He is still squinting at Orion. “The constellations seem like a bit of a reach to me. But I suppose it’s only human to force Matter into patterns, construct a narrative, to try and create meaning from chaos,” he suggests.
Serena asks for a rice crispy square. There is a lull while she unwraps it.
“How’s the relationship?” he asks to fill the silence. “Has it been an odd time to start?”
“You could say that,” she laughs in reply.
He can almost hear her mind at work as she decides how honest she will be. He believes that if he turns to look at her, she will give a joke answer. If he had asked her in the daytime, her answer would be blithe and passing. But leave her alone here and she will talk more to the stars than to him, and that will be the truth.
He is curious, and so he leaves her to it.
“Ok,” she replies eventually. “So, it’s kind of my downstairs neighbour, doing their PhD. And it’s a little odd for me. It started when the lockdown was called. When everyone was still scared to step outside unless we really had to. And we began swapping some kitchen things. And we realised we got on. And we thought that in other circumstances, we might not have ever talked. And so, they invited me in for dinner one evening, and… it’s a little strange to tell you the truth.”
He shrugs. “Doesn’t sound strange to me. Sounds like something nice has happened for you. I’m glad to hear it. Happy for you.”
“Thing is – my neighbour is a woman.”
“Oh,” he says, realising he had been oblivious to the more subtle markers. “I didn’t know that you liked both.”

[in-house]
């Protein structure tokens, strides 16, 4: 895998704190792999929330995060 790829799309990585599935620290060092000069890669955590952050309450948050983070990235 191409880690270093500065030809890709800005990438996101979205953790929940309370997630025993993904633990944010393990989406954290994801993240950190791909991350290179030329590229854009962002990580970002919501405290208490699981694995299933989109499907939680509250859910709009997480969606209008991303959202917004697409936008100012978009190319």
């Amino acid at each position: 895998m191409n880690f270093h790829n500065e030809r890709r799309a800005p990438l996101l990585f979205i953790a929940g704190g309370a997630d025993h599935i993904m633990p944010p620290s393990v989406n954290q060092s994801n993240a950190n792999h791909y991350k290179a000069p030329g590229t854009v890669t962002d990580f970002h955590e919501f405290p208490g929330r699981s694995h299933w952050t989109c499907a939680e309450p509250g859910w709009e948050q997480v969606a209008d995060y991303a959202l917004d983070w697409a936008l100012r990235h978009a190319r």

She starts laughing.
“Neither did I. In fact, I don’t think I do. She says I flinch when she kisses me. She was quite persuasive though. Said society conditions us into a heteronormative outlook. And, that’s true… and it seemed a fitting relationship during this time of societal liberation.”
“Good for you though,” he replies, “for being brave, and open-minded enough to experiment.”
“I’m getting older. I don’t want to look back on a life so timid that it passed me by,” she says, draining her beer. “You never remember the times that you didn’t take an opportunity. Probably when this is all fully lifted, me and her will go our separate ways and never speak of it again.”
He pops open another beer for them both and realises that the conversation flows so much easier than it ever did on their first meeting. They have liberated themselves from expectations and pressures, that this is no longer inorganic interaction, no longer two people co-interviewing each other to fill some vacancy in their lives. Somehow, it is already half one and they are not even tired, there is not even a suggestion of going home yet.
For the first time in months, he does not feel oppressed by freedom. For the first time in months, time feels populated by sounds, colours, and textures. Life is beginning to return; and tomorrow, they will both know that this time existed.
Image via Pixabay